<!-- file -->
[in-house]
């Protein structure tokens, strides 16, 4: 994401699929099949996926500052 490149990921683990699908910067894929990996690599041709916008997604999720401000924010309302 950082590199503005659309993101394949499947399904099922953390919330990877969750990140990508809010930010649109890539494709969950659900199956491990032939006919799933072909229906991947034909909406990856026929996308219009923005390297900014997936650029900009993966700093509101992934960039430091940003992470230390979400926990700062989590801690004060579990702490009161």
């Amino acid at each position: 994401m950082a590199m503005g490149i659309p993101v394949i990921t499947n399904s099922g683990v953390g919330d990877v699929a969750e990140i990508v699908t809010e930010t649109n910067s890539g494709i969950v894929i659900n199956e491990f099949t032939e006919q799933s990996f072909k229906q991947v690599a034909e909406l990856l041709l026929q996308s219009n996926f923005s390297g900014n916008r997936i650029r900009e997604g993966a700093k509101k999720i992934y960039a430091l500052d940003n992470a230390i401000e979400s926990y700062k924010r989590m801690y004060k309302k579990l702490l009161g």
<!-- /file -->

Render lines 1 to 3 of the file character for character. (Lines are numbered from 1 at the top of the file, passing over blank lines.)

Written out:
[in-house]
């Protein structure tokens, strides 16, 4: 994401699929099949996926500052 490149990921683990699908910067894929990996690599041709916008997604999720401000924010309302 950082590199503005659309993101394949499947399904099922953390919330990877969750990140990508809010930010649109890539494709969950659900199956491990032939006919799933072909229906991947034909909406990856026929996308219009923005390297900014997936650029900009993966700093509101992934960039430091940003992470230390979400926990700062989590801690004060579990702490009161």
């Amino acid at each position: 994401m950082a590199m503005g490149i659309p993101v394949i990921t499947n399904s099922g683990v953390g919330d990877v699929a969750e990140i990508v699908t809010e930010t649109n910067s890539g494709i969950v894929i659900n199956e491990f099949t032939e006919q799933s990996f072909k229906q991947v690599a034909e909406l990856l041709l026929q996308s219009n996926f923005s390297g900014n916008r997936i650029r900009e997604g993966a700093k509101k999720i992934y960039a430091l500052d940003n992470a230390i401000e979400s926990y700062k924010r989590m801690y004060k309302k579990l702490l009161g």